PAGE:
Helping People Living in Poverty? Understanding Factors Motivating Social Entrepreneurship Abstract Increasingly, engineering educators look to increase the social relevance of engineering design activities. The emergence of social businesses has sparked interest in creating programs that teach engineers about social entrepreneurship. Social businesses are viable business ventures where businesses adopt a social mission. Some strategists view social businesses as ways to capture market share in countries that have a large emerging consumer class, such as India and Brazil. These strategists speak of finding “the fortune at the Bottom of the Pyramid” and target consumers earning less than 4USD/day. Other strategists view social businesses as direct pathways for poverty alleviation. These strategists contend that businesses focused on meeting people’s needs can create a world without poverty. The purpose of this paper is to ask how engineering education programs teaching social entrepreneurship construct definitions of social entrepreneurship to motivate students.This paper asks the following questions: 1) What do engineering educators define social entrepreneurship? 2) How do emerging social businesses explain the organization’s motivations? 3) How have these definitions and motivations shifted over time?This paper uses multimodal discourse analysis to explore how different business strategies affect engineering education programs teaching social entrepreneurship. Multimodal discourse analysis allows researchers to connect rhetoric used in problem-definition to the real-world business activities of organizations. The researcher selected two distinct engineering education programs teaching social entrepreneurship in the United States to highlight as case studies. Both programs have existed for more than five years, making it possible to explore how discourse within the program has shifted over time.The results of this research can inform student recruitment, program design, and potential organizational partnerships. Preliminary results indicate that engineering programs began by emphasizing high-volume products geared towards meeting basic needs. Later, engineering programs teaching social entrepreneurship began to emphasize capturing market share in emerging consumer markets. Although data analysis is continuing, these engineering programs do not appear to require students to think deeply about the nature of poverty itself.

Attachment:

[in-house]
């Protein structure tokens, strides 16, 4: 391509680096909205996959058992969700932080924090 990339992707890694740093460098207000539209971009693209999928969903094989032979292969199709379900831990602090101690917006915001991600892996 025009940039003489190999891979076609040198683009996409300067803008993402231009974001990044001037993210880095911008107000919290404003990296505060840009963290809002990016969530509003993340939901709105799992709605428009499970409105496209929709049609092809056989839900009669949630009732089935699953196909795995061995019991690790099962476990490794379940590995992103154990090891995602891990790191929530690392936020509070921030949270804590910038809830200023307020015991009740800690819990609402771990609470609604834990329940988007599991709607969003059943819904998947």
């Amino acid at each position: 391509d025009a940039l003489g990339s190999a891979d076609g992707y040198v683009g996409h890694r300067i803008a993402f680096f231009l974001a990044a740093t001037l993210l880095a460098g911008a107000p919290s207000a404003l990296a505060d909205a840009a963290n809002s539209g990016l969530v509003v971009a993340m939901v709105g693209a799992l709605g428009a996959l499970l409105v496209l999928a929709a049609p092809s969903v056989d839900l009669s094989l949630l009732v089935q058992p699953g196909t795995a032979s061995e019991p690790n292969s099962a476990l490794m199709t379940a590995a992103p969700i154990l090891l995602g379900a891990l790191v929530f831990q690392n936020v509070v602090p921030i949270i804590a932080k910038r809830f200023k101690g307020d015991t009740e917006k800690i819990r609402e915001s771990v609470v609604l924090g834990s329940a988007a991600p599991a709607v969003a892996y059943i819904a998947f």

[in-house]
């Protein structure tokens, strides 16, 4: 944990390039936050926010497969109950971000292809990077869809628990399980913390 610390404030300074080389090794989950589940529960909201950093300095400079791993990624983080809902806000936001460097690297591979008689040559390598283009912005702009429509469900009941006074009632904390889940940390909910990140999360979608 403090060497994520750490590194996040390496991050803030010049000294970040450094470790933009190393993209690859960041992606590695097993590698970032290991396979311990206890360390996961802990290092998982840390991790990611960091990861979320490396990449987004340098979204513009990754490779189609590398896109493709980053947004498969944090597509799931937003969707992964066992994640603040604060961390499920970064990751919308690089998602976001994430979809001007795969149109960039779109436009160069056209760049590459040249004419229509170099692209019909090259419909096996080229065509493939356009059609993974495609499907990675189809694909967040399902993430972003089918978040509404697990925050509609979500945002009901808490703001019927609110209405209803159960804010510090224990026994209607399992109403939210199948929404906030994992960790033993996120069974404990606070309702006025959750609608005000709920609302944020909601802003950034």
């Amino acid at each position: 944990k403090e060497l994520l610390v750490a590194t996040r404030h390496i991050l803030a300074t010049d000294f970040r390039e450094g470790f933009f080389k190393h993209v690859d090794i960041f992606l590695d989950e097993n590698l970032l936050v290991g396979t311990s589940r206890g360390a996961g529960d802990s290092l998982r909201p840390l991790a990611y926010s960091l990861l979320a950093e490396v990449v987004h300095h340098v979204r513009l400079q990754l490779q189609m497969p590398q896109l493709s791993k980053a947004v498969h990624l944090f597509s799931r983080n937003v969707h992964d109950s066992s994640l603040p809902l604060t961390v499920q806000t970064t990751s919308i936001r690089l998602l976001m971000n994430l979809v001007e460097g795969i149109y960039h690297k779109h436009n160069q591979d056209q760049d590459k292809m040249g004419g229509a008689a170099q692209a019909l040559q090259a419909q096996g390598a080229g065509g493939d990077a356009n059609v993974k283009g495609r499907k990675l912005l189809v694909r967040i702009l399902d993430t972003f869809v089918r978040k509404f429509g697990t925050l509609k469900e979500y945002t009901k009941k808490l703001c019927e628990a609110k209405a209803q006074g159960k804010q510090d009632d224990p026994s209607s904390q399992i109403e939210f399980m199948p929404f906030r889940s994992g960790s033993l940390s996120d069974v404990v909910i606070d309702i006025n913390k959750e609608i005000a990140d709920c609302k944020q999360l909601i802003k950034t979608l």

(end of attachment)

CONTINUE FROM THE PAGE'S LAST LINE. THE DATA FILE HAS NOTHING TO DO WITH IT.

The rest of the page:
2013, ASEE, design, entrepreneurship
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